Timber Hog is described on the website as: “The classic Irish-style dry stout is the basic background of this aromatic ebony elixir but deviations may occur from batch to batch as we improvisationally wander through variations on the theme.”

Here’s what I thought:

Dark black with faint hints of ruby on the edges when put up to a light. Very slight beige head that’s not long lasting.

Not a strong aroma. Has some malt, but is mainly dark roasted coffee.

Deep roasted flavour. Black coffee with a slight bit of hops. Molasses, and burnt sugar with dark fruity notes and just a hint of leather. Nice dry finish.

Medium bodied with moderate carbonation. Slick in a good way. Drinks very nice.

Very drinkable. Roasty and dry, for sure, but it all adds up to a nice drink. As it warms up slightly a bit more of the fruitiness comes out and it becomes even more drinkable. Excellent example of the style.


What will be in store (and your glass) for 2014?

Every year we see more and more people converting to craft beer. People are waking up to flavour and to the not so mundane – this is not a new trend. Since the early ’80s there has been a a steady growth in craft beer – at first it was small, but every year the market share is of craft breweries is growing. Today, more and more beer drinkers are looking for something that isn’t a pale, light flavoured lager, but something that is different. And what was “different” last year may be mainstream this year as many craft brewers are trying to keep up with what their customers want to drink. The craft beer movement has come on strong in Canada and with a fast growing number of brewers in the Maritimes we are on the edge of a beer revolution.


So, what will 2014 bring?

It looks like big, hoppy IPAs will continue to be popular. The trend in ever higher alcohol and “the more hops the better” philosophy will keep rolling as drinkers can’t seem to get enough and the hop train keeps rolling from the west to the east. “The West Coast has been on the IPA bandwagon for a long time, but that being said, it’s a trend that keeps growing stronger.” says Tracy Phillippi of Garrison Brewery (www.garrisonbrewing.com), “Brewers out west are finding new & creative ways of using hops (hops in mash, hop filters, dry hopping, hops in bottles, etc.)… At the same time, new breweries in Toronto, seem to be starting with flagships styles that have mass appeal, but people still want aggressive IPAs. I think that’s one reason that our IIPA has done so well in the LCBO.”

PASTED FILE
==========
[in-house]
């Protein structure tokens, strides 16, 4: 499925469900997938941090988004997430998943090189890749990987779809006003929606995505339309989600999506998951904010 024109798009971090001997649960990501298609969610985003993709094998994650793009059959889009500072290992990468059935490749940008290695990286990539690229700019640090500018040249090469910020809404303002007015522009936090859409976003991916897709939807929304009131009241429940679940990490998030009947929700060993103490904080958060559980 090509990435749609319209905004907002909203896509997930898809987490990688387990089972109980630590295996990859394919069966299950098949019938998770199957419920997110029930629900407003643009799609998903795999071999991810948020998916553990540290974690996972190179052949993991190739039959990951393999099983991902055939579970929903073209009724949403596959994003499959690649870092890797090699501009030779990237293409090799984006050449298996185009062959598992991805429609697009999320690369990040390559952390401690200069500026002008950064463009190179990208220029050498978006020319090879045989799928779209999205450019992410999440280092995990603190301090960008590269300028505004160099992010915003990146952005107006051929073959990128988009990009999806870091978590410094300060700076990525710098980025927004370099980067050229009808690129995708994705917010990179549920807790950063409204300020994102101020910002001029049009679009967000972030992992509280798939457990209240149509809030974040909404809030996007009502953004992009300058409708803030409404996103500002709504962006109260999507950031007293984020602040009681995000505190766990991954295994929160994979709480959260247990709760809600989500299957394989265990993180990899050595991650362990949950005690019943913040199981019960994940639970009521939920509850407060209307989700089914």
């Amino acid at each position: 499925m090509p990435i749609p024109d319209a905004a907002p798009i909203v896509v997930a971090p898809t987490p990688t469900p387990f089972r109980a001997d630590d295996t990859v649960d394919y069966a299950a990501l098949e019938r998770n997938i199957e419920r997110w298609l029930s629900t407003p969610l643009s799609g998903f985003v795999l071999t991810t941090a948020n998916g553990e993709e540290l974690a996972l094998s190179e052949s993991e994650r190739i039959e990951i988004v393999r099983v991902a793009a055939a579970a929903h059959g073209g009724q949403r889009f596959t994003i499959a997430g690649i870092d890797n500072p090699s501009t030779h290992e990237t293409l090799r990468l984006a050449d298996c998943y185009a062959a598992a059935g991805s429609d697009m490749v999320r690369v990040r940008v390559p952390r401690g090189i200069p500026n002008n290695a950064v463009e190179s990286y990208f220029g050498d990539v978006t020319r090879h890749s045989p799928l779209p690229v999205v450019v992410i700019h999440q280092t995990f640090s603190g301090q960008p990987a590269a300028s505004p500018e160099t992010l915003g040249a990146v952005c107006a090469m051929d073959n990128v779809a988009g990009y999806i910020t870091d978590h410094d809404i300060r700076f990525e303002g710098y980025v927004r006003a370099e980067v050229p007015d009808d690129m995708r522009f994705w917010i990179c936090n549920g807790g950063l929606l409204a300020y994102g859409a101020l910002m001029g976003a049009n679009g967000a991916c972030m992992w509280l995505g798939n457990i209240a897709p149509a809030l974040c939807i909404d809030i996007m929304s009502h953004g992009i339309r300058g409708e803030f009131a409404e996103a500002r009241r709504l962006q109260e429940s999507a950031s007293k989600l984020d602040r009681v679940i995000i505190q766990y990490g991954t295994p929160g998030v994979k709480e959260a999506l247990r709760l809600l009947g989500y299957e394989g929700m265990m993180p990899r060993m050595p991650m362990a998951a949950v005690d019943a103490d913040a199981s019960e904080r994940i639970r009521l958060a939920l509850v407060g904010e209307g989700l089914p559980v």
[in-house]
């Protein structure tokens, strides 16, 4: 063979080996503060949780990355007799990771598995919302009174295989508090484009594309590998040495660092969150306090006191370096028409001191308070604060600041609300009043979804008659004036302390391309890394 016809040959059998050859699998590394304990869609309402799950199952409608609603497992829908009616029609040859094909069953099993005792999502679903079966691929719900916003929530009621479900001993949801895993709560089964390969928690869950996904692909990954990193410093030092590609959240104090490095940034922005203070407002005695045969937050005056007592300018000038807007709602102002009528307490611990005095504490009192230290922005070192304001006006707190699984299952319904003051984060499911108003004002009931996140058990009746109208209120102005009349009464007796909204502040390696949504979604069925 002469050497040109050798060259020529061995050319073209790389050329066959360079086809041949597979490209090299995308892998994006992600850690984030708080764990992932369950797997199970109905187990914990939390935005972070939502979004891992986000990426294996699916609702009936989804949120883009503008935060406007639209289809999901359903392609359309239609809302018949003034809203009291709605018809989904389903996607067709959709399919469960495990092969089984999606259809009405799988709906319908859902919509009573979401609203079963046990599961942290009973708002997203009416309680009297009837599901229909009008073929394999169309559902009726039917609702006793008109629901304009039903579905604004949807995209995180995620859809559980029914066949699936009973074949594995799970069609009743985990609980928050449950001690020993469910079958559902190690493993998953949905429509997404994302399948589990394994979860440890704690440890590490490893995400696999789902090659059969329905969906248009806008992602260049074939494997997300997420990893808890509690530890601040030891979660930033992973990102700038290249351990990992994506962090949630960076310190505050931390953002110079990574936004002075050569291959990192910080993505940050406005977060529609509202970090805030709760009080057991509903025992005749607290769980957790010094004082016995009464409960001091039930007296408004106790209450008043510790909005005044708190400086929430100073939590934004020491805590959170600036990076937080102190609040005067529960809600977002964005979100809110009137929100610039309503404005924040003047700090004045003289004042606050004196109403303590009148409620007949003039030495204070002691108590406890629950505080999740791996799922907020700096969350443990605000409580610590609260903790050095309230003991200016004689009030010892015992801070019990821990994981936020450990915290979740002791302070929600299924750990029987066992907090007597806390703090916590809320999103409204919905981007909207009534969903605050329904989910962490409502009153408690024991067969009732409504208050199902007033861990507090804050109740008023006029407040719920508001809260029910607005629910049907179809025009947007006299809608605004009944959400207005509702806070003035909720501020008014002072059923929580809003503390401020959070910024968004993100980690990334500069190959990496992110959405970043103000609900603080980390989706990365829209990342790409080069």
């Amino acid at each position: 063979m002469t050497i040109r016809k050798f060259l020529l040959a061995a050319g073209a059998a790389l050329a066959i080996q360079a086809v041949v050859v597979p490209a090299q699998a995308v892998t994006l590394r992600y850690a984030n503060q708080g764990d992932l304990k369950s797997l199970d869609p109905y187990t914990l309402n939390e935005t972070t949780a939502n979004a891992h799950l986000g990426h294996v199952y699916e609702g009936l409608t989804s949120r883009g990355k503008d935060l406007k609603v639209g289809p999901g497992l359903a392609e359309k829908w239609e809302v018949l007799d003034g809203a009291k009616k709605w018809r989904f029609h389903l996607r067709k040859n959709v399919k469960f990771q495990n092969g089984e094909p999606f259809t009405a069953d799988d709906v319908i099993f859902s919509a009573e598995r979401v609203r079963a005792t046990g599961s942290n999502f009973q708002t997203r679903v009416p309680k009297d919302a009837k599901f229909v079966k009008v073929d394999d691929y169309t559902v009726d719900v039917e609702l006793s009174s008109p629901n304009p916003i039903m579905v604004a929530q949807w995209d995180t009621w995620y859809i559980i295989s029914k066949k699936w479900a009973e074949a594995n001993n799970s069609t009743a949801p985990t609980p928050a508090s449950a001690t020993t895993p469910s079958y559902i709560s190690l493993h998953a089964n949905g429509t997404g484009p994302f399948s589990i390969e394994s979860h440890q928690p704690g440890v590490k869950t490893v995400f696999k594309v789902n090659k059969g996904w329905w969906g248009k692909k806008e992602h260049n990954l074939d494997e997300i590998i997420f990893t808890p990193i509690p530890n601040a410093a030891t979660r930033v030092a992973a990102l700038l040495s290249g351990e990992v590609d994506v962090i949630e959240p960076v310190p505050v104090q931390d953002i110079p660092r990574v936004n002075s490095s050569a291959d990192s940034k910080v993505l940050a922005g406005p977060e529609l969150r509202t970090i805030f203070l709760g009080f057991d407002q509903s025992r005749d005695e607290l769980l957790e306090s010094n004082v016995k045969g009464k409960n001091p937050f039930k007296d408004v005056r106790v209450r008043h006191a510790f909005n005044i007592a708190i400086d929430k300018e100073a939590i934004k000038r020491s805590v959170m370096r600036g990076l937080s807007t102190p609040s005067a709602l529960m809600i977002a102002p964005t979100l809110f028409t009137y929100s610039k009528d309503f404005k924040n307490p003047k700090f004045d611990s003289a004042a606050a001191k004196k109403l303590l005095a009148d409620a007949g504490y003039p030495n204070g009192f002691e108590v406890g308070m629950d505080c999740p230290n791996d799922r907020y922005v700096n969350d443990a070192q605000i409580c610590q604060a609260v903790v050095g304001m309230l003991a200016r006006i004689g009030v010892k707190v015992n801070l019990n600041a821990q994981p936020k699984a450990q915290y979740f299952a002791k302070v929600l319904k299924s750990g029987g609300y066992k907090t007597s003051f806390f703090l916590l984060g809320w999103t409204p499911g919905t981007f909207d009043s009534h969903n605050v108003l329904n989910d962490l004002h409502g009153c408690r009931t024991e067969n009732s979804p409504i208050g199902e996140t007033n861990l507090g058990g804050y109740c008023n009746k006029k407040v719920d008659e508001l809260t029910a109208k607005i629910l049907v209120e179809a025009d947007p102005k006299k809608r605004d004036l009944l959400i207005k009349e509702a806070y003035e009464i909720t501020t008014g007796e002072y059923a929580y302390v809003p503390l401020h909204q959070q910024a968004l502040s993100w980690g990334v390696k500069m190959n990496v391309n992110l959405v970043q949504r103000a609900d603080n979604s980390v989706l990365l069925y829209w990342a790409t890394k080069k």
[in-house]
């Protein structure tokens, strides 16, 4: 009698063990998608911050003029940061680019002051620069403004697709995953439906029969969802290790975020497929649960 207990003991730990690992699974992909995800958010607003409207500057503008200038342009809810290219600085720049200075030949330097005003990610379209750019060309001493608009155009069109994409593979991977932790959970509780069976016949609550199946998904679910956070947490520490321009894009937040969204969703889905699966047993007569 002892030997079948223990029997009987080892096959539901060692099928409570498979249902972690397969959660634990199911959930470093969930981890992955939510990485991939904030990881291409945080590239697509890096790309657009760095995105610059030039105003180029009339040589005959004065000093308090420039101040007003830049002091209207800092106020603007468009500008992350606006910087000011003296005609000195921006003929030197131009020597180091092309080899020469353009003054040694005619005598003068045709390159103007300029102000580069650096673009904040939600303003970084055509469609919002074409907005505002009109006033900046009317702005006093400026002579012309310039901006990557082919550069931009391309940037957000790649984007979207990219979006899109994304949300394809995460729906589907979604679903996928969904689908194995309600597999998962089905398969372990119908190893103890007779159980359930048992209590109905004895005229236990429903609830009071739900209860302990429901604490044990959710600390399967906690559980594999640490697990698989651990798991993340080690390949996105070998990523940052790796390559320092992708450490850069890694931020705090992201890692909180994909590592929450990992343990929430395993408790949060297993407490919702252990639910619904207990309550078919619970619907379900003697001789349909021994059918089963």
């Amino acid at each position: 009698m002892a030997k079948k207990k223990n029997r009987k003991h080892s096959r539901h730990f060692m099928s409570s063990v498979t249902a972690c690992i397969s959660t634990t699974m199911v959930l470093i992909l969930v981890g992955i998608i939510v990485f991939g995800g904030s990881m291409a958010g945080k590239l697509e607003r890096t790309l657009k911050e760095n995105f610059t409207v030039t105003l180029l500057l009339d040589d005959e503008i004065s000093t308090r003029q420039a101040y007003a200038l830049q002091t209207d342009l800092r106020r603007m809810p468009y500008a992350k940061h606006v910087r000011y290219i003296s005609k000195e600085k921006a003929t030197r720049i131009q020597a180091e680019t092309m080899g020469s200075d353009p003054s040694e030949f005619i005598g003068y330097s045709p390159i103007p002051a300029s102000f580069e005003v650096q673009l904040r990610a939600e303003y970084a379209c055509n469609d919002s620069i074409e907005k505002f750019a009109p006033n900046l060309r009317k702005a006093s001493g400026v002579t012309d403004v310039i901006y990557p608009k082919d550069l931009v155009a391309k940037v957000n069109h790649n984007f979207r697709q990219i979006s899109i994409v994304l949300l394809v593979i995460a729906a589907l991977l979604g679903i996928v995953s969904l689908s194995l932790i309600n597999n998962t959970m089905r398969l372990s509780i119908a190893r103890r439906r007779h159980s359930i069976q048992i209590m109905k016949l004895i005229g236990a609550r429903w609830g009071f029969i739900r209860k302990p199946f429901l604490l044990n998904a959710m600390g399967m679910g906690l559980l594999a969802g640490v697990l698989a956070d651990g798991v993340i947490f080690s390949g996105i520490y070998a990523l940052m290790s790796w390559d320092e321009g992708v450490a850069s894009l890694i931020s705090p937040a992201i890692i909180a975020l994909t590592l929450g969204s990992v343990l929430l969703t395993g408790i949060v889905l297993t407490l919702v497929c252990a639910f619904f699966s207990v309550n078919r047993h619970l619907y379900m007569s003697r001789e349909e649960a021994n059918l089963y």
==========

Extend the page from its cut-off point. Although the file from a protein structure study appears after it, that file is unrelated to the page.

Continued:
In a twist counter to the big IIPA trend, low strength, session beers are increasing in popularity. As Sean Dunbar from Picaroons Brewery (www.picaroons.ca) in Fredericton, NB said, “There’s a much longer conversation to be had over beers sometime.” This is trend that not only Picarons sees, but across the nation because, well, sometimes there is a longer conversation to be had.

Local, and experimental beers. Drinkers are looking for the next think. People are willing to try new things that are coming out of their local brewpub and are also looking for the small, true craft beer – they want to know the people who brew the beer. “Niche, terroir-esque, and original beers are garnering a lot of attention in the market” says Jeremy White of Big Spruce Brewing (www.bigspruce.ca), adding “[It’s] going to be an interesting decade in craft beer.”

Sour beers of Belgium. These tart and refreshing beers are one of the oldest styles of beer. They’re produced using very traditional methods, allowing the beer to be “infected” with a variety of microbes that is truly a biological experiment gone right. Though these styles have been around for pretty much forever, they have had a falling off in popularity in their native European home, but are experiencing a serge of popularity this side of the Atlantic. Peter Burbridge of Bridge Brewing Company (bridgebeer.ca) says “Since we opened we have seen an increased awareness and demand for Belgian beer styles” adding that he sees the trend of sours coming to the Nova Scotia market.

2014 is shaping up to be an exciting year of beer. “I really think we’re (East Coast) finally seeing the growth in craft beer that other parts of North America have seen for the past several years” says Tracy Phillippi. “It’s exciting to see people come to craft beer for the first time, because in most other parts of North America it’s a longstanding trend.”

Cheers to a great year of beer!